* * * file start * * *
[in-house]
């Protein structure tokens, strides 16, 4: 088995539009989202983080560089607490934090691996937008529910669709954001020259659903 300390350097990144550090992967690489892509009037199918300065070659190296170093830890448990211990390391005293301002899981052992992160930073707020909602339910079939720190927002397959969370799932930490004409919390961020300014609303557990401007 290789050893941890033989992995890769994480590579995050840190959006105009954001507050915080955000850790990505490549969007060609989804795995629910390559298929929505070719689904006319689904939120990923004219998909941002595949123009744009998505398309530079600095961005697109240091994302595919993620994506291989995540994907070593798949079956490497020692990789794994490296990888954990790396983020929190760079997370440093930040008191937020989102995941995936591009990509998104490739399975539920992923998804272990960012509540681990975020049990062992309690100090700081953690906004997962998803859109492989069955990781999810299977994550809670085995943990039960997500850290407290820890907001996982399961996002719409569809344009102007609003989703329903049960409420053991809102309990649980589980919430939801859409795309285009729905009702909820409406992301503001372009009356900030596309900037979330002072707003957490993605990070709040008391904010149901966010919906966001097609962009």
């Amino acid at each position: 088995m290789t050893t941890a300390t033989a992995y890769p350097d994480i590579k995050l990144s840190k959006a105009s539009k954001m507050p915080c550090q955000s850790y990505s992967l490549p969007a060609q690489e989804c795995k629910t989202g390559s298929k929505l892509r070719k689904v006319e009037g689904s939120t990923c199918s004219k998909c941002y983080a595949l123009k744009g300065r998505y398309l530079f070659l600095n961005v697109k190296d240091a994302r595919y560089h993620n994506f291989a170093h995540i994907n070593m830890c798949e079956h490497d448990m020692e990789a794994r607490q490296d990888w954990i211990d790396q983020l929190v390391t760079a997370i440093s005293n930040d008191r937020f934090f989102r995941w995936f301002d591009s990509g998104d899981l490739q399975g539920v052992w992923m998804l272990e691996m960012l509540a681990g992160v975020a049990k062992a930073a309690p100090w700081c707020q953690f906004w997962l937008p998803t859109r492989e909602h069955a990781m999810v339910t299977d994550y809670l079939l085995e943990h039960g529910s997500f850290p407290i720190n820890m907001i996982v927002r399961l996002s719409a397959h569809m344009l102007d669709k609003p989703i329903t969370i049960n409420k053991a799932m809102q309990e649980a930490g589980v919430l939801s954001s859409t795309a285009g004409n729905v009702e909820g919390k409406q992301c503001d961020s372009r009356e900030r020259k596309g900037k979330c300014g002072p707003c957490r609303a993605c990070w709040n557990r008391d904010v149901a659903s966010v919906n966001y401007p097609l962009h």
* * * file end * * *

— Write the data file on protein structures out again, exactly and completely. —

[in-house]
């Protein structure tokens, strides 16, 4: 088995539009989202983080560089607490934090691996937008529910669709954001020259659903 300390350097990144550090992967690489892509009037199918300065070659190296170093830890448990211990390391005293301002899981052992992160930073707020909602339910079939720190927002397959969370799932930490004409919390961020300014609303557990401007 290789050893941890033989992995890769994480590579995050840190959006105009954001507050915080955000850790990505490549969007060609989804795995629910390559298929929505070719689904006319689904939120990923004219998909941002595949123009744009998505398309530079600095961005697109240091994302595919993620994506291989995540994907070593798949079956490497020692990789794994490296990888954990790396983020929190760079997370440093930040008191937020989102995941995936591009990509998104490739399975539920992923998804272990960012509540681990975020049990062992309690100090700081953690906004997962998803859109492989069955990781999810299977994550809670085995943990039960997500850290407290820890907001996982399961996002719409569809344009102007609003989703329903049960409420053991809102309990649980589980919430939801859409795309285009729905009702909820409406992301503001372009009356900030596309900037979330002072707003957490993605990070709040008391904010149901966010919906966001097609962009």
């Amino acid at each position: 088995m290789t050893t941890a300390t033989a992995y890769p350097d994480i590579k995050l990144s840190k959006a105009s539009k954001m507050p915080c550090q955000s850790y990505s992967l490549p969007a060609q690489e989804c795995k629910t989202g390559s298929k929505l892509r070719k689904v006319e009037g689904s939120t990923c199918s004219k998909c941002y983080a595949l123009k744009g300065r998505y398309l530079f070659l600095n961005v697109k190296d240091a994302r595919y560089h993620n994506f291989a170093h995540i994907n070593m830890c798949e079956h490497d448990m020692e990789a794994r607490q490296d990888w954990i211990d790396q983020l929190v390391t760079a997370i440093s005293n930040d008191r937020f934090f989102r995941w995936f301002d591009s990509g998104d899981l490739q399975g539920v052992w992923m998804l272990e691996m960012l509540a681990g992160v975020a049990k062992a930073a309690p100090w700081c707020q953690f906004w997962l937008p998803t859109r492989e909602h069955a990781m999810v339910t299977d994550y809670l079939l085995e943990h039960g529910s997500f850290p407290i720190n820890m907001i996982v927002r399961l996002s719409a397959h569809m344009l102007d669709k609003p989703i329903t969370i049960n409420k053991a799932m809102q309990e649980a930490g589980v919430l939801s954001s859409t795309a285009g004409n729905v009702e909820g919390k409406q992301c503001d961020s372009r009356e900030r020259k596309g900037k979330c300014g002072p707003c957490r609303a993605c990070w709040n557990r008391d904010v149901a659903s966010v919906n966001y401007p097609l962009h």